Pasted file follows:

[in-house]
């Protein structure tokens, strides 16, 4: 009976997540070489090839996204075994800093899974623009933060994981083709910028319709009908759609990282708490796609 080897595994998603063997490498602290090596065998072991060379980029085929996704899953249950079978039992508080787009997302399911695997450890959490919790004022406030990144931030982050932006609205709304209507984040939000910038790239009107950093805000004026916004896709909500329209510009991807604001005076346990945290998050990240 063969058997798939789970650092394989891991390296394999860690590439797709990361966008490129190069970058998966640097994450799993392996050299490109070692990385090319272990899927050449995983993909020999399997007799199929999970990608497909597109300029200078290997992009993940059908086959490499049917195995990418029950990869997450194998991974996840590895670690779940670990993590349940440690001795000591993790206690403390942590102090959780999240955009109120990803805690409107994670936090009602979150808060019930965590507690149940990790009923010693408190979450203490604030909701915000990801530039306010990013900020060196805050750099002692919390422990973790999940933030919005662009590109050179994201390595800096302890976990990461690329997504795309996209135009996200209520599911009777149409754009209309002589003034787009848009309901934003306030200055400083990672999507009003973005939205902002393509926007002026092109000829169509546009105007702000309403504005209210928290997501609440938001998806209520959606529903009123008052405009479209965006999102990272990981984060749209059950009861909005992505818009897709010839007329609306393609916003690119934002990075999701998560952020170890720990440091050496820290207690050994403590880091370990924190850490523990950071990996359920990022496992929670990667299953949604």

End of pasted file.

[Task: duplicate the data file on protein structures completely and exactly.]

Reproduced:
[in-house]
């Protein structure tokens, strides 16, 4: 009976997540070489090839996204075994800093899974623009933060994981083709910028319709009908759609990282708490796609 080897595994998603063997490498602290090596065998072991060379980029085929996704899953249950079978039992508080787009997302399911695997450890959490919790004022406030990144931030982050932006609205709304209507984040939000910038790239009107950093805000004026916004896709909500329209510009991807604001005076346990945290998050990240 063969058997798939789970650092394989891991390296394999860690590439797709990361966008490129190069970058998966640097994450799993392996050299490109070692990385090319272990899927050449995983993909020999399997007799199929999970990608497909597109300029200078290997992009993940059908086959490499049917195995990418029950990869997450194998991974996840590895670690779940670990993590349940440690001795000591993790206690403390942590102090959780999240955009109120990803805690409107994670936090009602979150808060019930965590507690149940990790009923010693408190979450203490604030909701915000990801530039306010990013900020060196805050750099002692919390422990973790999940933030919005662009590109050179994201390595800096302890976990990461690329997504795309996209135009996200209520599911009777149409754009209309002589003034787009848009309901934003306030200055400083990672999507009003973005939205902002393509926007002026092109000829169509546009105007702000309403504005209210928290997501609440938001998806209520959606529903009123008052405009479209965006999102990272990981984060749209059950009861909005992505818009897709010839007329609306393609916003690119934002990075999701998560952020170890720990440091050496820290207690050994403590880091370990924190850490523990950071990996359920990022496992929670990667299953949604």